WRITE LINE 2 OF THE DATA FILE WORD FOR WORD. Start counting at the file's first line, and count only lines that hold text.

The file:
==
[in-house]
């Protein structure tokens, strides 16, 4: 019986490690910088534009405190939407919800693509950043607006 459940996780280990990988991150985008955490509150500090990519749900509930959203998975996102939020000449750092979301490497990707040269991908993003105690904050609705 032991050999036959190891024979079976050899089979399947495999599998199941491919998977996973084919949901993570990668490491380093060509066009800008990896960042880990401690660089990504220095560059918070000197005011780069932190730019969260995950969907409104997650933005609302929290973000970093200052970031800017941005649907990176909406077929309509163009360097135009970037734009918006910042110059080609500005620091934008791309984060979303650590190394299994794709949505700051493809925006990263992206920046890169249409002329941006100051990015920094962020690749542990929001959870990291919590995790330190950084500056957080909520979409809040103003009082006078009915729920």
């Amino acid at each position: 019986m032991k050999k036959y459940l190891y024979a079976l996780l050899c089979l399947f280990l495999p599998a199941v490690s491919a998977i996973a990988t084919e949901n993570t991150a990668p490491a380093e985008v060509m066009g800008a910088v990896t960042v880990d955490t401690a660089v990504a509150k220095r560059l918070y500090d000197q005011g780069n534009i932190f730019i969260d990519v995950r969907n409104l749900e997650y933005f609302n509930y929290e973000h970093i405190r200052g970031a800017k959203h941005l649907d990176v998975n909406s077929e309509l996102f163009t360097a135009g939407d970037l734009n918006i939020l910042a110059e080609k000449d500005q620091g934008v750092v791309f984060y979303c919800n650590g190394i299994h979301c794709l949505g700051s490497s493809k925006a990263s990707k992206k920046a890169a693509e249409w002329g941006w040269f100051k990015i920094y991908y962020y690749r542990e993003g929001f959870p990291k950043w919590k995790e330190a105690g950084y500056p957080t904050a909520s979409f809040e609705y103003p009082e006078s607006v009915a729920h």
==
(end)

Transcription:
């Protein structure tokens, strides 16, 4: 019986490690910088534009405190939407919800693509950043607006 459940996780280990990988991150985008955490509150500090990519749900509930959203998975996102939020000449750092979301490497990707040269991908993003105690904050609705 032991050999036959190891024979079976050899089979399947495999599998199941491919998977996973084919949901993570990668490491380093060509066009800008990896960042880990401690660089990504220095560059918070000197005011780069932190730019969260995950969907409104997650933005609302929290973000970093200052970031800017941005649907990176909406077929309509163009360097135009970037734009918006910042110059080609500005620091934008791309984060979303650590190394299994794709949505700051493809925006990263992206920046890169249409002329941006100051990015920094962020690749542990929001959870990291919590995790330190950084500056957080909520979409809040103003009082006078009915729920």